We’re prepping the right groin area with a chlorhexidine swab. We prep with a back and forth motion and a wide prep of the entire right groin area, up to the top of the pubic synthesis. It’s important to allow the chlorhexidine to dry for several minutes in the groin area for proper antisepsis.
We’re now using a sterile blue towels to drape the area. It’s important to have a wide sterile drape for arterial lines, just like with central lines because the rate of catheter related blood stream infections is just as high with arterial lines as it is with central venous catheters. That is why an additional wide sterile drape is applied after the sterile blue towels as is shown here.
Now we’re preparing the wire that is going to be used for the procedure. We’re getting all of our equipment out so we can easily grasp the equipment when needed during the procedure.
Now we will draw up some 1% lidocaine which we will use for local anesthesia of the skin and the soft tissue. We’re going to draw up the lidocaine into a 3 mL syringe, connected to a 25 gauge needle.
Now we’re going to apply a sterile sheet onto a linear array ultrasound probe. The ultrasound probe has some non-sterile gel applied to the top of it which will go inside the sterile sheet. The sterile sheet is now being pulled over the ultrasound probe and its cord so that the area of our sterile field remains sterile. We pull the sheet to eliminate all air bubbles from the top of the probe and then we’ll secure the sheet on the probe using sterile rubber bands, as is shown here.
Now we’re using sterile ultrasound gel on our field. We’re visualizing the femoral artery and the femoral vein. The femoral vein is on the right and is compressible. The femoral artery is on the left. It is not compressible. We’re viewing this in the transverse plane. Now we’re turning the probe into the longitudinal plane. We can now see the femoral artery in the longitudinal plane.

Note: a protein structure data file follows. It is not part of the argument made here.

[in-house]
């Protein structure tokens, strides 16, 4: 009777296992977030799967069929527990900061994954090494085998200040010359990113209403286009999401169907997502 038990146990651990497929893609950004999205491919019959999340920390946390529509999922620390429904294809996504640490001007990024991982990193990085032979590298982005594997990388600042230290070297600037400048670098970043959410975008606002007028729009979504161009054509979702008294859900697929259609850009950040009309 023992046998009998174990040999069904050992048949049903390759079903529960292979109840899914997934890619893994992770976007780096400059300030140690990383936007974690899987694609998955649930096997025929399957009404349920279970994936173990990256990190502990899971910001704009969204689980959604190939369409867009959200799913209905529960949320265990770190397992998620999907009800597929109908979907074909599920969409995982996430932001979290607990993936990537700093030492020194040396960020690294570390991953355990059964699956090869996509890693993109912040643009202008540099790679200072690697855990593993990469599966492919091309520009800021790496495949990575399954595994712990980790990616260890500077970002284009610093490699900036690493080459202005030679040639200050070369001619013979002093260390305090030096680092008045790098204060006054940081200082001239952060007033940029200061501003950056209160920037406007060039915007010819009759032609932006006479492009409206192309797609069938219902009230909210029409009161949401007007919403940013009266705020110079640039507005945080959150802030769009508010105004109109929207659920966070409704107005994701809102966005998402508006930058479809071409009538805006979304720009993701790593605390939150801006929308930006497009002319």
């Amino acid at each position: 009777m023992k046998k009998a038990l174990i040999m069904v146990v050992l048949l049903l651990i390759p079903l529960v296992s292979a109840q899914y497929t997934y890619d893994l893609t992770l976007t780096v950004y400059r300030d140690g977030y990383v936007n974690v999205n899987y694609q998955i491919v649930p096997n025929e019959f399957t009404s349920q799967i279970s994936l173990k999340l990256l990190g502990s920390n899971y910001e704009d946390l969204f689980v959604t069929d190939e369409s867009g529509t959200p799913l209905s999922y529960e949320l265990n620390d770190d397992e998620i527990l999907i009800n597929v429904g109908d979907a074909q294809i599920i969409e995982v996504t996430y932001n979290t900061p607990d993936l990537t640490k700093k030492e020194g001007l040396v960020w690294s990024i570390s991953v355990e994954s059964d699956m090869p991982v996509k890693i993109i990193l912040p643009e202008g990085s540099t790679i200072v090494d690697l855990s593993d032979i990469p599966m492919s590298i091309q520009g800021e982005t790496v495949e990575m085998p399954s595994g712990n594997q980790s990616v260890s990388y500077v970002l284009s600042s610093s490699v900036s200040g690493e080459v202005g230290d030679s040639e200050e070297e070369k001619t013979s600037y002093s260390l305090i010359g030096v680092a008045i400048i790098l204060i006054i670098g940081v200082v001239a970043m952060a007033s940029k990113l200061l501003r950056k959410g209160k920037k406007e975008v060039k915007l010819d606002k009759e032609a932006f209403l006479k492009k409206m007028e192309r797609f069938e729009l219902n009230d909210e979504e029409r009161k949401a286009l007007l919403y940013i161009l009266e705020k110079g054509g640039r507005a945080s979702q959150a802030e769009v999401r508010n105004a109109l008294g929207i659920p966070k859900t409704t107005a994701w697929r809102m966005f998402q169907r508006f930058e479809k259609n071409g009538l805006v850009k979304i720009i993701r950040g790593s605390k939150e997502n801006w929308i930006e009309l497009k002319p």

We’re introducing the introducer needle along the—using an in-plane technique under the linear ray probe. You can see the needle being advanced into the femoral artery and the tip is shown in the middle of the femoral artery there.
You have a pulse valve blood flow in the needle. The syringe is removed and then the wire is threaded through the needle without any resistance. Now the needle is removed and the wire is left in place.
We’ll now use a scalpel to make a very tiny one millimeter stab incision right over the wire. Then we will advance the catheter over the wire. Making sure that withdraw the wire so we can grasp the wire along the distal end of the catheter before advancing the catheter. The catheter is then advanced all the way to the hub. Then the wire is removed, with return of blood.
We will now grasp the arterial line transducing tubing with a sterile 4x4 so as not to contaminate our sterile gloves. We’re attaching the pressure to the catheter.
Now we’re going to use a straight needle attached to a 206 silk suture, to suture the catheter in place. Because the femoral artery is fairly deep, we can easily pass the suture underneath the groove of the femoral artery catheter without fear of injuring the artery. This technique would not be performed if we were doing a radial arterial line.
The suture is then passed several times through the groove of the femoral artery catheter, as is shown here. We always pass the blunt end of the needle first, to minimize the chance of a needle stick. Now we are tying the two ends of the suture with [inaudible] to secure the catheter in place. We’ll use a scalpel to cut the suture.
Now we’re going to apply an antimicrobial patch called an Patch with the blue side towards the sky.
Now we’re going to apply a sterile occlusive dressing to complete the procedure. And applying the wing of the occlusive dressing, we want to make sure that the hole that remains for the pressure tubing is as small as possible to minimize the chance of contamination later on.